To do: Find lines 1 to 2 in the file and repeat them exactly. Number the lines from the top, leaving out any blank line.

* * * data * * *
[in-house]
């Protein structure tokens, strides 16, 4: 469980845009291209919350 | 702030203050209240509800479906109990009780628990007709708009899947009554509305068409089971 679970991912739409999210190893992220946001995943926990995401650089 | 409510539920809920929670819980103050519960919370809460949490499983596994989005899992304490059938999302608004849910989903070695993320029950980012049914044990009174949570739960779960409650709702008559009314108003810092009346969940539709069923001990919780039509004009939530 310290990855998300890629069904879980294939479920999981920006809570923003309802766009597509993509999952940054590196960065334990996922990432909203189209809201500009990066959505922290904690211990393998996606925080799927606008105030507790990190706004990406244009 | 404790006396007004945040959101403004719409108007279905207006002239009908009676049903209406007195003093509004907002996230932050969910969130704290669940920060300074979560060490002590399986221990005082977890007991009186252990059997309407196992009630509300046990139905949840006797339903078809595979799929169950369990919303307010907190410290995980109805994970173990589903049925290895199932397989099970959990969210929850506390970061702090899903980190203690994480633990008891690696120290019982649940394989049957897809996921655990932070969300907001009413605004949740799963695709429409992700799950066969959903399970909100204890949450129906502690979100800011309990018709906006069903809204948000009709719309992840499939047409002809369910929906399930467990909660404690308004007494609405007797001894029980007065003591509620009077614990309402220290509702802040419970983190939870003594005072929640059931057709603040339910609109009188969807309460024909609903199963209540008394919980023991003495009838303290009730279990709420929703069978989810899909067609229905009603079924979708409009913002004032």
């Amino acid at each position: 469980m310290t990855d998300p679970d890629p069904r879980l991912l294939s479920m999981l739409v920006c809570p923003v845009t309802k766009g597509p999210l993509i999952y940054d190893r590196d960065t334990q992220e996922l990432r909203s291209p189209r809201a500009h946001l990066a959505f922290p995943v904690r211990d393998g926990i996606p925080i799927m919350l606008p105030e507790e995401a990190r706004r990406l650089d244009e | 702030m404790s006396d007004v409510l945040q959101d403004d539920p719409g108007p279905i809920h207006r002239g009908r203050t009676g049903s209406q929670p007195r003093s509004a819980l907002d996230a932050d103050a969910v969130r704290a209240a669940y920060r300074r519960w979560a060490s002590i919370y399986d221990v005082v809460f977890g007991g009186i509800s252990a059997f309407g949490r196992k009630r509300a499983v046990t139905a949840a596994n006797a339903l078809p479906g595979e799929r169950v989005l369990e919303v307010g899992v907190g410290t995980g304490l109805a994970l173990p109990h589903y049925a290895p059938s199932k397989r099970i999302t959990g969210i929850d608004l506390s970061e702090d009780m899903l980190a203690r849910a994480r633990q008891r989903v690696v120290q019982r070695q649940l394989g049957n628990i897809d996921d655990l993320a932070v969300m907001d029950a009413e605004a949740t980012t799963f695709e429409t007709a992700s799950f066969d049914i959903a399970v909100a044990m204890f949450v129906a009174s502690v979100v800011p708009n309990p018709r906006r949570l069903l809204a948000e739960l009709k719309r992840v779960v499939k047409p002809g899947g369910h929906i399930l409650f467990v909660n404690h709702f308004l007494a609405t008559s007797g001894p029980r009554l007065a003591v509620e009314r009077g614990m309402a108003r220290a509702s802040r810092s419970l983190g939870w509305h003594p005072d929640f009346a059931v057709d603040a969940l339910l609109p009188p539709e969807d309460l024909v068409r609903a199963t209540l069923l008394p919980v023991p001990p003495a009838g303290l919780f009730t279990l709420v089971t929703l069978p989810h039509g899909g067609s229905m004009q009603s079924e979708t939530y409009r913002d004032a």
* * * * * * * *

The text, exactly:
[in-house]
């Protein structure tokens, strides 16, 4: 469980845009291209919350 | 702030203050209240509800479906109990009780628990007709708009899947009554509305068409089971 679970991912739409999210190893992220946001995943926990995401650089 | 409510539920809920929670819980103050519960919370809460949490499983596994989005899992304490059938999302608004849910989903070695993320029950980012049914044990009174949570739960779960409650709702008559009314108003810092009346969940539709069923001990919780039509004009939530 310290990855998300890629069904879980294939479920999981920006809570923003309802766009597509993509999952940054590196960065334990996922990432909203189209809201500009990066959505922290904690211990393998996606925080799927606008105030507790990190706004990406244009 | 404790006396007004945040959101403004719409108007279905207006002239009908009676049903209406007195003093509004907002996230932050969910969130704290669940920060300074979560060490002590399986221990005082977890007991009186252990059997309407196992009630509300046990139905949840006797339903078809595979799929169950369990919303307010907190410290995980109805994970173990589903049925290895199932397989099970959990969210929850506390970061702090899903980190203690994480633990008891690696120290019982649940394989049957897809996921655990932070969300907001009413605004949740799963695709429409992700799950066969959903399970909100204890949450129906502690979100800011309990018709906006069903809204948000009709719309992840499939047409002809369910929906399930467990909660404690308004007494609405007797001894029980007065003591509620009077614990309402220290509702802040419970983190939870003594005072929640059931057709603040339910609109009188969807309460024909609903199963209540008394919980023991003495009838303290009730279990709420929703069978989810899909067609229905009603079924979708409009913002004032």